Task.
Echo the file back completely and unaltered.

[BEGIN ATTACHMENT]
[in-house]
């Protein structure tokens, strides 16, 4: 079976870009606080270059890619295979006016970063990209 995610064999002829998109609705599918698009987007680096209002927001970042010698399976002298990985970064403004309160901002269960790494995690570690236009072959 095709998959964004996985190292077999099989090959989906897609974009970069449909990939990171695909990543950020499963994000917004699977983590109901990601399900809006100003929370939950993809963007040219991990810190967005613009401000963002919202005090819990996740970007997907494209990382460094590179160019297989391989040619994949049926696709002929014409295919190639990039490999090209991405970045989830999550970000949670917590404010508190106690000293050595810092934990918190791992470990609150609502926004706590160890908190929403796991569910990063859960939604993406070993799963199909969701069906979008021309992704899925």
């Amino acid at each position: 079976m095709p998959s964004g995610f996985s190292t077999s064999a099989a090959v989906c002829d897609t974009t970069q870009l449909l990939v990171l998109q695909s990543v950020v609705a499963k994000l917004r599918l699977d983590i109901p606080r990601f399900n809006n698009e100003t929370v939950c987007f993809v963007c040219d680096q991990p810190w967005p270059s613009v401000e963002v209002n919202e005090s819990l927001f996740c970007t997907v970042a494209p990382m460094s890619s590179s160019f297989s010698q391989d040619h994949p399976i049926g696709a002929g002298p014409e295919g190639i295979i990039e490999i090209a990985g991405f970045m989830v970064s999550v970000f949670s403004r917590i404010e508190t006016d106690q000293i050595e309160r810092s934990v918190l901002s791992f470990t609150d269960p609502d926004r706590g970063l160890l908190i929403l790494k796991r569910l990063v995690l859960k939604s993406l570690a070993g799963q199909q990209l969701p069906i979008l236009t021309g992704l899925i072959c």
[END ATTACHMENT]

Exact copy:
[in-house]
């Protein structure tokens, strides 16, 4: 079976870009606080270059890619295979006016970063990209 995610064999002829998109609705599918698009987007680096209002927001970042010698399976002298990985970064403004309160901002269960790494995690570690236009072959 095709998959964004996985190292077999099989090959989906897609974009970069449909990939990171695909990543950020499963994000917004699977983590109901990601399900809006100003929370939950993809963007040219991990810190967005613009401000963002919202005090819990996740970007997907494209990382460094590179160019297989391989040619994949049926696709002929014409295919190639990039490999090209991405970045989830999550970000949670917590404010508190106690000293050595810092934990918190791992470990609150609502926004706590160890908190929403796991569910990063859960939604993406070993799963199909969701069906979008021309992704899925």
């Amino acid at each position: 079976m095709p998959s964004g995610f996985s190292t077999s064999a099989a090959v989906c002829d897609t974009t970069q870009l449909l990939v990171l998109q695909s990543v950020v609705a499963k994000l917004r599918l699977d983590i109901p606080r990601f399900n809006n698009e100003t929370v939950c987007f993809v963007c040219d680096q991990p810190w967005p270059s613009v401000e963002v209002n919202e005090s819990l927001f996740c970007t997907v970042a494209p990382m460094s890619s590179s160019f297989s010698q391989d040619h994949p399976i049926g696709a002929g002298p014409e295919g190639i295979i990039e490999i090209a990985g991405f970045m989830v970064s999550v970000f949670s403004r917590i404010e508190t006016d106690q000293i050595e309160r810092s934990v918190l901002s791992f470990t609150d269960p609502d926004r706590g970063l160890l908190i929403l790494k796991r569910l990063v995690l859960k939604s993406l570690a070993g799963q199909q990209l969701p069906i979008l236009t021309g992704l899925i072959c």